Cox v. TeleTech@Home, Inc., 2015 U.S. Dist. LEXIS 14000 (N.D. Ohio Feb. 5, 2015).

Facts: Plaintiff Anthony Cox ("Plaintiff") filed suit against TeleTech@Home, Inc. ("TeleTech") claiming that TeleTech willfully violated the FCRA by sending him an e-mail communication that allegedly rescinded his offer of employment due to information on his consumer report before providing him a copy of his consumer report and a summary of his rights. Plaintiff also moved to certify a class of all TeleTech job applicants that received the same e-mail communication purportedly rescinding their employment offers.

In August 2013, Plaintiff applied for a job with TeleTech in which he would have served as a customer service representative for Best Buy, one of TeleTech's clients. On September 10, 2013, Plaintiff received a conditional offer of employment which first required him to pass pre-employment screening. As part of the screening process, Plaintiff consented to a background check including authorization for TeleTech to obtain and review his consumer report to determine whether any criminal history would make him ineligible for the job.

On September 17, 2013, Plaintiff received a form email from TeleTech advising him that there was an issue with his pre-employment screening. The email stated that Plaintiff's offer of employment was being rescinded and that he was no longer eligible for the position. The communication also invited Plaintiff to contact TeleTech if he believed there had been error. Plaintiff received this correspondence before receiving a pre-adverse action notice from TeleTech's background check provider and his consumer report. Plaintiff claimed this letter constituted an adverse employment action in violation of the FCRA, but TeleTech argued it was merely an "on hold" letter pending a challenge to his consumer report. Once Plaintiff received a copy of his consumer report, Plaintiff confirmed that it contained a felony conviction that did not belong to him. After contacting TeleTech and informing them and the background check provider of the issue, TeleTech confirmed that Plaintiff was eligible for the position but subsequently rejected him allegedly due to Plaintiff's failure to supply a required I-9 form.

  • Adverse Action. An adverse action under § 1681a of the FCRA is "a denial of employment or any other decision for employment purposes that adversely affects any current or prospective employee." This includes the revocation of a conditional offer of employment. However, the Court noted that "the FCRA is not violated until an adverse employment decision 'is communicated or actually takes effect, and an [employer] has until that time to take the necessary steps to comply with the FCRA's requirements.'" Further, "[a]n adverse action does not occur where the employer merely alerts the prospective employee that it is considering revoking the offer." In denying TeleTech's request for summary judgment, the Court determined that a reasonable jury could find that the form email that Plaintiff received constituted an adverse action and that TeleTech violated the FCRA by sending it. The Court noted that the form email stated that his offer had been rescinded, that Plaintiff was "ineligible for hire," and that the email concluded by wishing Plaintiff luck in his career search.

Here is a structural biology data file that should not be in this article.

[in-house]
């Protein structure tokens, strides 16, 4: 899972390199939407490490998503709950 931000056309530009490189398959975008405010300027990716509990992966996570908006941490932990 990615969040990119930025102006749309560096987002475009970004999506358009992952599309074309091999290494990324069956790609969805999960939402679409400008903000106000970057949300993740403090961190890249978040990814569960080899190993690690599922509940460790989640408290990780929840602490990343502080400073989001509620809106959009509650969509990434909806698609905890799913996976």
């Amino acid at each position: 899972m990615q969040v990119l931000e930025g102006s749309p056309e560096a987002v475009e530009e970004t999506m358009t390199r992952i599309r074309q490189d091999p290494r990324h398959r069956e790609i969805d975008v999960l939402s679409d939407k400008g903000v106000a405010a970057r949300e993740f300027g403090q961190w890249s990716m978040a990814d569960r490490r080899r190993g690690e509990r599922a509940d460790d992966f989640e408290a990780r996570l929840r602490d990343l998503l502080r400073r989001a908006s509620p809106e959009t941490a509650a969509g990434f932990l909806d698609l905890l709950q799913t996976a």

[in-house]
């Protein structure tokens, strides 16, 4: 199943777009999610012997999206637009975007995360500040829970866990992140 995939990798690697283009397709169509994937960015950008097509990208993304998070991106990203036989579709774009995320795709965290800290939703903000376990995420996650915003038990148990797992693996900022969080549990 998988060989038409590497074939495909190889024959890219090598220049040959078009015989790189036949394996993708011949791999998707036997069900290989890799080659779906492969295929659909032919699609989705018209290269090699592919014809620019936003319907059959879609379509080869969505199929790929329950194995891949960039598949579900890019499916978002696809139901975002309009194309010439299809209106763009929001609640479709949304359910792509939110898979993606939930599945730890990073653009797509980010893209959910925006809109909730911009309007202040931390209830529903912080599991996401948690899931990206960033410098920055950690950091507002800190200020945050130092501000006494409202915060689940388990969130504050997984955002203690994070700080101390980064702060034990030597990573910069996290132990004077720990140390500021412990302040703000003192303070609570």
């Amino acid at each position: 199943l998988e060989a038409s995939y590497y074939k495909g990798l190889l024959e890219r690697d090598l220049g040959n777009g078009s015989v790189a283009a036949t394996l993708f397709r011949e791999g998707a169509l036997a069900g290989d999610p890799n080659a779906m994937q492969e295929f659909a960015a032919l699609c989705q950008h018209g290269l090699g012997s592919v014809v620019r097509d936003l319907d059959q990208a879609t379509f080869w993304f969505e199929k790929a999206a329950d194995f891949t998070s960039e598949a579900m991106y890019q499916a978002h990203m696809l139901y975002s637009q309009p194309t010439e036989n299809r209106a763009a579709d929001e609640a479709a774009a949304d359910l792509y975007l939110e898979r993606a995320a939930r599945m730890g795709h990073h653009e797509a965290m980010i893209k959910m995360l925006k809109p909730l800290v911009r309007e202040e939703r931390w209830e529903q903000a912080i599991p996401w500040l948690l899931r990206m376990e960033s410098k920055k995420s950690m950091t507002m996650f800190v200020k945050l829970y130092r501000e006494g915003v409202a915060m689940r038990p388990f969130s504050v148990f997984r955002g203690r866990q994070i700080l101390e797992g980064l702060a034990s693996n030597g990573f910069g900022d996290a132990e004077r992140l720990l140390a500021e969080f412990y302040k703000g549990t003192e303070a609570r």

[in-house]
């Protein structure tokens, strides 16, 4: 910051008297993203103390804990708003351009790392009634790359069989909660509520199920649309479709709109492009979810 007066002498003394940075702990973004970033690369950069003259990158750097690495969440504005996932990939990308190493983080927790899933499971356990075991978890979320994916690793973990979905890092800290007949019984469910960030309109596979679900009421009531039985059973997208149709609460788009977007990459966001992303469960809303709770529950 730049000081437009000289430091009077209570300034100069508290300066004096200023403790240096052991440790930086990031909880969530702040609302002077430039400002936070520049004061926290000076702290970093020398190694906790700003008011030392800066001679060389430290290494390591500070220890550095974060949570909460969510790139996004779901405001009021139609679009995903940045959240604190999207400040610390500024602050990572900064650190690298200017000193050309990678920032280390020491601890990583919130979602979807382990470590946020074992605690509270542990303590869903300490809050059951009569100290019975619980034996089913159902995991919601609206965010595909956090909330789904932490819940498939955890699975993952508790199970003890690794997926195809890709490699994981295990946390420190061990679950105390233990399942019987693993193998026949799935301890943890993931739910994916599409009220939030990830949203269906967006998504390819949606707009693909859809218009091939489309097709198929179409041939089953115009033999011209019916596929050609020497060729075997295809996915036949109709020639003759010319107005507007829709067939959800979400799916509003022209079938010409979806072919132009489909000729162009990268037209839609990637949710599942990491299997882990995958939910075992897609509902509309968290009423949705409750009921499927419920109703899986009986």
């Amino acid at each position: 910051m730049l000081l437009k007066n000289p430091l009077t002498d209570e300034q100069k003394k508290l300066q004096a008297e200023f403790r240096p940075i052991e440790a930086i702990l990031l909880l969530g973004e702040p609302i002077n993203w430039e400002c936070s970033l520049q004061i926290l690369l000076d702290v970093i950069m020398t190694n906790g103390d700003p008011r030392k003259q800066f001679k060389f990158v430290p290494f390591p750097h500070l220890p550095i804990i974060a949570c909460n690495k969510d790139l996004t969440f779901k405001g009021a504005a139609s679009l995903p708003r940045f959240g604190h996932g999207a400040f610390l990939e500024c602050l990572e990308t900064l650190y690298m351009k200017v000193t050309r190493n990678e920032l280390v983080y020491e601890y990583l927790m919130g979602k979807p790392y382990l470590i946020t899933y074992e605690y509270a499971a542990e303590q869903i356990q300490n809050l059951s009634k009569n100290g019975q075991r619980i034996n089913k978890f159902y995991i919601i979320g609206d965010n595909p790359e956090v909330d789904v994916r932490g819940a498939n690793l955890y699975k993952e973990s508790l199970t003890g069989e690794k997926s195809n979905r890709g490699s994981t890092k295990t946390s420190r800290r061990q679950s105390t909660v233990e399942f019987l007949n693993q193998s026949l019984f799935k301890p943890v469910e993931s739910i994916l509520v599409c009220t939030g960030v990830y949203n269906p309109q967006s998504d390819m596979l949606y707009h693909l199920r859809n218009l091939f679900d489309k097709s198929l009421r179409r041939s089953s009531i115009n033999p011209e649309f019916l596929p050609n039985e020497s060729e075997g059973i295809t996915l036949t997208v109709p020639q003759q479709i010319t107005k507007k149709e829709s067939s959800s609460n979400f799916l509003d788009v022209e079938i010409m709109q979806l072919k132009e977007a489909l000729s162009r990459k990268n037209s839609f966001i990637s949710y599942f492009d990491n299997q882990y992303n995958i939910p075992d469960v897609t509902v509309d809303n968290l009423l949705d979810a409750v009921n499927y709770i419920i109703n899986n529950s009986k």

• Willfulness Under the FCRA. A violation for willful noncompliance of the FCRA includes reckless disregard for the FCRA's requirements. Safeco Ins. Co. of Am. v. Burr, 551 U.S. 47, 56-60 (2007). Reckless disregard means "the risk of harm is either known or so obvious that it should be known." Id.
  • Willfulness Under the FCRA. The Court held that a reasonable jury could find that TeleTech's actions "amounted to reckless disregard for its FCRA obligations." According to the Court, TeleTech "apparently had no systematic policy or procedure to ensure it complied with the FCRA," and the form email had been sent to hundreds of applicants over a two-year period without management being aware of the communications until the instant litigation.
  • Class Certification. In denying class certification, the Court reasoned that Plaintiff failed to meet the Rule 23(a) prerequisites of typicality and adequacy. With respect to typicality the Court noted that while typicality "can exist despite some factual differences," "unique defenses applicable only to the representative plaintiff are capable of destroying typicality." In Plaintiff's case, the Court determined that it would be "unfair to saddle the rest of the class members" with Plaintiff's unique issues including that Plaintiff contacted the background check provider before receiving the pre-adverse action notice and arguably failed to submit an I-9 form required by TeleTech. Concerning Plaintiff's failure to meet the adequacy requirement, the Court pointed out that Plaintiff "may have different incentives and interests from other class members." In particular, the Court reasoned that Plaintiff will have difficulty proving actual damages and that his briefing only mentions statutory damages under a willful violation theory. The Court concluded that other class members' claims could be hurt because Plaintiff's "trial strategy at the liability phase would likely pursue the willful violation theory at the expense of an alternative negligent violation theory."

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